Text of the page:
When we arrived at the Cedar Falls parking lot, I heard so much screaming I thought there was a roller coaster at the end of the trail. Instead, at the end of the half mile trail we found the largest waterfall by volume in the park. You can see from the below photo, this is another popular spot in the park. The screams that could be heard from the parking lot were from visitors stepping into the chilly water and under the falls. Luckily, the water flowing from the falls wasn’t at full force when I visited, because stepping under the falling water can be dangerous.
Unlike Ash Cave, the Cedar Falls trail is not ADA accessible. It starts with a set of stairs known as Democracy Steps. These steps were designed by artist, architect and mathematician, Akio Hizume, to be “pleasant and relaxing”. I have to say, of all the steps in the park, these were some of the easiest. Before looking at a map, I had forgotten stairs were involved in this hike. According to HockingHills.com “The lengths of individual steps are varied, so that walkers alternate the leading foot, establishing a comfortable pace and rhythm… It reflects mathematical principles of the Fibonacci sequence and the one-dimensional Penrose lattice.” Who knew math could make stairs more enjoyable?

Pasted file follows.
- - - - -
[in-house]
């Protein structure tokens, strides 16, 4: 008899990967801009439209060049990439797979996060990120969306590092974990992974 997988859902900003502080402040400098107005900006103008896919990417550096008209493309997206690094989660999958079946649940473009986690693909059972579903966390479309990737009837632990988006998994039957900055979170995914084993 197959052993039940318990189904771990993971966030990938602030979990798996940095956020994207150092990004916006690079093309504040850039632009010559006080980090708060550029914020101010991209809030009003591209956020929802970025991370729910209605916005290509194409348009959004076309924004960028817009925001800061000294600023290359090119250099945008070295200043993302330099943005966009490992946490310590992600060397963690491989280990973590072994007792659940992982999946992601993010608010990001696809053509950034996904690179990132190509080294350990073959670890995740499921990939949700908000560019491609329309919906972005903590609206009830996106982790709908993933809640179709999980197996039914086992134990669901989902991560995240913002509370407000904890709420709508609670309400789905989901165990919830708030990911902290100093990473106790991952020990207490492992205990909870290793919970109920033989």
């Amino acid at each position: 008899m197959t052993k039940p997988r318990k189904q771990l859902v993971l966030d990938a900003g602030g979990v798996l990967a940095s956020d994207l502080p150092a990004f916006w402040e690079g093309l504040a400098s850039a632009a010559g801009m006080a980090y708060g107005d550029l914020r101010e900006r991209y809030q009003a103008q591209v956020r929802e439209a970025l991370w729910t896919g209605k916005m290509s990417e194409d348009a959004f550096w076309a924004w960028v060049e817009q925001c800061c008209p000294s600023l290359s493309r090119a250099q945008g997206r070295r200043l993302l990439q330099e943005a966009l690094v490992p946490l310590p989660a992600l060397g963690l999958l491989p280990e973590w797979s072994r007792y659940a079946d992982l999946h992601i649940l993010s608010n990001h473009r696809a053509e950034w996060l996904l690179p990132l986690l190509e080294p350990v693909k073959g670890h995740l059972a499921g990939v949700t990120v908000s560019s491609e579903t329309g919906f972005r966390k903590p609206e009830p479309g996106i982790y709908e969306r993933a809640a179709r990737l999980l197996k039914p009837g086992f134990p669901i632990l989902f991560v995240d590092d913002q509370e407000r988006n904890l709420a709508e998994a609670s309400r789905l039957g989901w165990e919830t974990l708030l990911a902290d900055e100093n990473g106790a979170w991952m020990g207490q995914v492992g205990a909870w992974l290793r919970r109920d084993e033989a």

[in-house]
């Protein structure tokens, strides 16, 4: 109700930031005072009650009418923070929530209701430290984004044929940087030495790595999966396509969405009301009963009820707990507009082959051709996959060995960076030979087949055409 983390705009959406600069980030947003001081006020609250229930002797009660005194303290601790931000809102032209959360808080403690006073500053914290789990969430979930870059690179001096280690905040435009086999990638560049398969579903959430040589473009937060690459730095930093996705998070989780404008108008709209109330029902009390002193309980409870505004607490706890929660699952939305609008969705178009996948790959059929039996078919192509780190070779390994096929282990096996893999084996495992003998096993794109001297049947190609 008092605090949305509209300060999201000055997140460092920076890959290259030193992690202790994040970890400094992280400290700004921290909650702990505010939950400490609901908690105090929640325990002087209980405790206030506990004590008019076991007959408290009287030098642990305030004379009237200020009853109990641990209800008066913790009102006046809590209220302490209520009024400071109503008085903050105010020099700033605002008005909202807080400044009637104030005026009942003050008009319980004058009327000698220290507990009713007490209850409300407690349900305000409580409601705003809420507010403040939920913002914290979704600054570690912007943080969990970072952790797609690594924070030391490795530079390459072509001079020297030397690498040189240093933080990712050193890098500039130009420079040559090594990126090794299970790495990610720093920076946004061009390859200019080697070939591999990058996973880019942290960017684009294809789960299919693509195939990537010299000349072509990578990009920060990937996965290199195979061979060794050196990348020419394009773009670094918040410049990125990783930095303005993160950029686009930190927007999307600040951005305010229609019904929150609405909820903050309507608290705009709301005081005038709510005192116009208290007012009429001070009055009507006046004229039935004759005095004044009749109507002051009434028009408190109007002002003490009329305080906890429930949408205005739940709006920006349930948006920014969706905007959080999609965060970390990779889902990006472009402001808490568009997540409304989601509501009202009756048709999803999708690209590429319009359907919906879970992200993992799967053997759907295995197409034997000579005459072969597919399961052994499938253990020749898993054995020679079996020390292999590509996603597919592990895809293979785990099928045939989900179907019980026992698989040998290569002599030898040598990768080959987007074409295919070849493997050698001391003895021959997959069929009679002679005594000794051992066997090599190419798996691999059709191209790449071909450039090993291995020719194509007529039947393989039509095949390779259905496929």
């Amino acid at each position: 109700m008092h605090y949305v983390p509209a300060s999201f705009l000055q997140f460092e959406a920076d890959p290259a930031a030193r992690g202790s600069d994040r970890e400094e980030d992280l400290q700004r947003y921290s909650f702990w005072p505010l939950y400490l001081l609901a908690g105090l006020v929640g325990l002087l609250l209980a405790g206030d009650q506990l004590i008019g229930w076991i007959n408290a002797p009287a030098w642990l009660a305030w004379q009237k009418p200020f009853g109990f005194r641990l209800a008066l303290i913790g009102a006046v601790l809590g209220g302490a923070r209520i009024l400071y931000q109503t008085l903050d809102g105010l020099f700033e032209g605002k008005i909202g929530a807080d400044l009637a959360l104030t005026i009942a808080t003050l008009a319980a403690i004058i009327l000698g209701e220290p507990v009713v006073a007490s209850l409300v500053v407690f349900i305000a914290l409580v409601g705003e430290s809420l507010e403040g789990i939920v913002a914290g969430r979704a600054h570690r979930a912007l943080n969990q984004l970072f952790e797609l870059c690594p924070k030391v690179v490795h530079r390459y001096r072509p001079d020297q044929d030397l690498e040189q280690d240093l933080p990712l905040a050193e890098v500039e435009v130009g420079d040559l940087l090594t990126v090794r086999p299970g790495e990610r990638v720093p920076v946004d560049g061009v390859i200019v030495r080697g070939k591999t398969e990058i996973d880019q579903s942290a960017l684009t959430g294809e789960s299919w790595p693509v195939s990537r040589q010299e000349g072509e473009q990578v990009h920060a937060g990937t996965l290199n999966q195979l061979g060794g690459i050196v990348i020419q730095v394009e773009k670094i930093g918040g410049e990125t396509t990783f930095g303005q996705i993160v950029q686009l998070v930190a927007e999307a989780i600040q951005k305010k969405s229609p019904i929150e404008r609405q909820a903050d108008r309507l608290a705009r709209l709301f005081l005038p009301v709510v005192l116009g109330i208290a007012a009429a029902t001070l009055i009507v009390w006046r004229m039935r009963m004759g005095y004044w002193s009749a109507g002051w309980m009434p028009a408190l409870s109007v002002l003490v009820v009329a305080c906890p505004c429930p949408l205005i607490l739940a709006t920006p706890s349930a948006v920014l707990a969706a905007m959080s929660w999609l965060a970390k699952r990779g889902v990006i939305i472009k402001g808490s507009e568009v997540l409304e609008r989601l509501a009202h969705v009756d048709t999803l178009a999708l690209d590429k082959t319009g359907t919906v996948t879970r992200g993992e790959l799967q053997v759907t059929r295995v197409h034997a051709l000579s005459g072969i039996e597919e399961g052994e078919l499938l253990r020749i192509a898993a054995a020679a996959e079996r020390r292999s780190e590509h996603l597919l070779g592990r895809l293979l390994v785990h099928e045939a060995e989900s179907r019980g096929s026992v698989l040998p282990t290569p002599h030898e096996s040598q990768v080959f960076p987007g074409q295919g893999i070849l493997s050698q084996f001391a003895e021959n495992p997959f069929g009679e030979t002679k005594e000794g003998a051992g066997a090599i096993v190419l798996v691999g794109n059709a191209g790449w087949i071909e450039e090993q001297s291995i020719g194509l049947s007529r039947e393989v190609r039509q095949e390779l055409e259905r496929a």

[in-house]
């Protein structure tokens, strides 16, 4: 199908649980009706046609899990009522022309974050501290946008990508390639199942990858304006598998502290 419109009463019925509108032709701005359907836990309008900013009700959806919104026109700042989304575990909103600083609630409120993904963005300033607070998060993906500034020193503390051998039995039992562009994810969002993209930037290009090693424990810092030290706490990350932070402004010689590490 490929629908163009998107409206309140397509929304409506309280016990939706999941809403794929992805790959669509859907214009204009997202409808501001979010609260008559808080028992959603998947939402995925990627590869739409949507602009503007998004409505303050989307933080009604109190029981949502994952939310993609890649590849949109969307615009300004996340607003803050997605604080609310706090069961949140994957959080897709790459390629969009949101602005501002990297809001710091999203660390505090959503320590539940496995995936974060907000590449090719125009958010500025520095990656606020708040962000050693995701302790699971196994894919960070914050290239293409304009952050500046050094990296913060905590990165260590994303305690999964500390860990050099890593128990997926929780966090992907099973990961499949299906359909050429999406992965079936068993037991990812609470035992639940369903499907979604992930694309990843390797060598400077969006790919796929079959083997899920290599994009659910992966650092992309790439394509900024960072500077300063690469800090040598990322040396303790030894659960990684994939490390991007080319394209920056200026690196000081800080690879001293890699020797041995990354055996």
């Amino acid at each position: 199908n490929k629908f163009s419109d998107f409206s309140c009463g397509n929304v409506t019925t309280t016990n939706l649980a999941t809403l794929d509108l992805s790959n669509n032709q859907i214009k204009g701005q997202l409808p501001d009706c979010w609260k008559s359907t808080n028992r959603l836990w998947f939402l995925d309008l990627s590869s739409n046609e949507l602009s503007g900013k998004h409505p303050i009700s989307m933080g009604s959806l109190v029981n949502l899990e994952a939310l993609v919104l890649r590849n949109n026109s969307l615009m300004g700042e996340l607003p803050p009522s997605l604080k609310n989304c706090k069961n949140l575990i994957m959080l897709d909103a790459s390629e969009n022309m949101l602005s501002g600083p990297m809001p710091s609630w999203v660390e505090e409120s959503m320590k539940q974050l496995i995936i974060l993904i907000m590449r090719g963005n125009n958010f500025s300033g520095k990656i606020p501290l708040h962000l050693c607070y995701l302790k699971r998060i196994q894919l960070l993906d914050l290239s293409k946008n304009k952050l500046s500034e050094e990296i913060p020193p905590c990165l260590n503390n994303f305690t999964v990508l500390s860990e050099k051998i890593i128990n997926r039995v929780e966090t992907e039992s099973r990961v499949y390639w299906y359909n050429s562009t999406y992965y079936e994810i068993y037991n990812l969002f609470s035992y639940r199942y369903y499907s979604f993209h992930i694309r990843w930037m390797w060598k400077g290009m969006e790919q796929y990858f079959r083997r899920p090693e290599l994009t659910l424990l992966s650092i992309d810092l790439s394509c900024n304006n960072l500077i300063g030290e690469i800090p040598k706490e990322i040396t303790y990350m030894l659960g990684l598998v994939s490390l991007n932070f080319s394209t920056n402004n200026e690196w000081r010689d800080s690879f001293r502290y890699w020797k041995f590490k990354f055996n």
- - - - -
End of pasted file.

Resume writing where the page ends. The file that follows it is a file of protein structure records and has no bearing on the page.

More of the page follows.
Thank you for stopping by! Read more in my Hiking Hocking Hills Series: Camping & Hiking Hocking Hills, Ash Cave, Conkle’s Hollow, Rock House and Old Man’s Cave (coming soon). To plan your trip to Hocking Hills, visit HockingHills.com. If you like my photos be sure to “like” my Facebook Page, follow me on Instagram, and Flickr! You can purchase prints on Etsy and Fine Art America. To see inside my camera bag, check out my Gear Page. For information about our new Guided Photography Tours, visit GuidedPhoto.com.